The Art of the Brick

Emily Hayes (November 05, 2015)
he American artist Nathan Sawaya is currently in the ancient city of Rome, showcasing his rather modern large-dimension Lego block sculptures. Located in the Spazio Eventi Tirso (SET) gallery, the show “The Art of Brick” opened this past Wednesday, October 28.

Sawaya attended NYU School of Law and became an attorney. However, tired of sitting in a boardroom negotiating contracts, Sawaya rediscovered the beloved Lego bricks and began to create what is believed to be a revolutionary new art form. It became a way for him to unwind after a long workday.

Born in Colville, Washington and raised in Veneta, Oregon, Sawaya’s creative childhoodconsisted of drawing cartoons, writing stories, and of course playing with Legos.

Years later, he has over 4 million of the tiny, colored bricks in his studios in New York City and Los Angeles. Sawaya started a webpage for his 3-dimensional sculptures, and before long he began receiving orders on commission.  

Each sculpture takes about three weeks to complete, and his exhibition includes over 80 of his works. This painstaking form of art is beautiful and playful, and elevates an ordinary toy to the level of fine art.  

"I believe that my works capture the public because Legos are familiar toys. So I propose art that's democratic and accessible to everyone, in which everyone can find his own approach" Sawaya said to ANSA News in an interview.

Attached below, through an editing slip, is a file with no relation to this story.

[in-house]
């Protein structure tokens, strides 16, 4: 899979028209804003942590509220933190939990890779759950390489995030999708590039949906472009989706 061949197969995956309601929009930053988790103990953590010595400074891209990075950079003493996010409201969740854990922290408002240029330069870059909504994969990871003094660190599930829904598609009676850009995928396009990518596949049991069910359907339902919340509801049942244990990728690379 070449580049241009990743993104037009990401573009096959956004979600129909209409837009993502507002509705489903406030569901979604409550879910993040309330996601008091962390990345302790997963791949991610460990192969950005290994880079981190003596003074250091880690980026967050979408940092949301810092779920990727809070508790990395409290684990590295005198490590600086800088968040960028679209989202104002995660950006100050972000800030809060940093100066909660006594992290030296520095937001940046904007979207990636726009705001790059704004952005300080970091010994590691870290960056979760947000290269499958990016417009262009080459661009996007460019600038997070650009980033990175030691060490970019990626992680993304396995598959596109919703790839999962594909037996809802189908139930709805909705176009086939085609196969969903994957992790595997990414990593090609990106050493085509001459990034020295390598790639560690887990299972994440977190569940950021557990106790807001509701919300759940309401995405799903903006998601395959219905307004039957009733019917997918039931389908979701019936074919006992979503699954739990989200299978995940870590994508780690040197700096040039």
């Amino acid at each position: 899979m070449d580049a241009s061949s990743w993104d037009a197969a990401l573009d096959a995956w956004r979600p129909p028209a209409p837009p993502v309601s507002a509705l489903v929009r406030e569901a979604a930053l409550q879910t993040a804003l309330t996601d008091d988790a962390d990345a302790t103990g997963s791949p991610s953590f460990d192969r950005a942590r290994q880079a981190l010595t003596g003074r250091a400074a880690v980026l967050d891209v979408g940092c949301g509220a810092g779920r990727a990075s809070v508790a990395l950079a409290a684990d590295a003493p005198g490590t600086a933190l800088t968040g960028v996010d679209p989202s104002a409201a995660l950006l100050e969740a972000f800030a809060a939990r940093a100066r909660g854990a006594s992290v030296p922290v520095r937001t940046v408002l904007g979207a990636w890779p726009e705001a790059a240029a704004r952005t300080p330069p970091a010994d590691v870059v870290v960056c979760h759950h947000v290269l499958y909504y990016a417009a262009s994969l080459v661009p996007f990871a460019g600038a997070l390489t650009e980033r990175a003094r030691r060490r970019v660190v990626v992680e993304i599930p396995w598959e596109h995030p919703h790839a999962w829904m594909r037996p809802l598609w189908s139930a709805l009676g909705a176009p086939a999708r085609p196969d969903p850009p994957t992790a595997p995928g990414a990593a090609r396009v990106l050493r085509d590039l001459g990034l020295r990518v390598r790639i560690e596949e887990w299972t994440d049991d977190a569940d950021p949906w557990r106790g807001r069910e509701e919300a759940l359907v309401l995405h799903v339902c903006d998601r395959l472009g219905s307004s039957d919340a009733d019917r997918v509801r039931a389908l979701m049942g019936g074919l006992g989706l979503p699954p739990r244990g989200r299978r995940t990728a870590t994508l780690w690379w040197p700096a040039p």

These eye-catching exhibits include recreations of classical masterpieces, such as the Venus de Milo and the Parthenon, which took precisely 30,201 Legos to build.

Recreations like the Mona Lisa or The Kiss by Klimt “bring children closer to art history, thanks to a language that is appealing to the whole family” Sawaya told ANSA.  

His touring exhibition has already travelled to Australia, Taiwan, Singapore and China, inspiring artists around the globe. CNN has honored “The Art of the Brick” as “one of the world’s ten must-see exhibitions.” Nathan Sawaya’s ability to reach scale and color perfection, and turn the Lego bricks into something new was an art that Fabio Di Gioia, the show’s curator in Italy was something they “couldn’t deprive” themselves of.

Sawaya continues to create works of art daily, accepting commission work from individuals and corporations requesting works of art that are unique.

"Legos belong to our childhood and Sawaya speaks to our deepest self," Di Gioia said, according to ANSA News.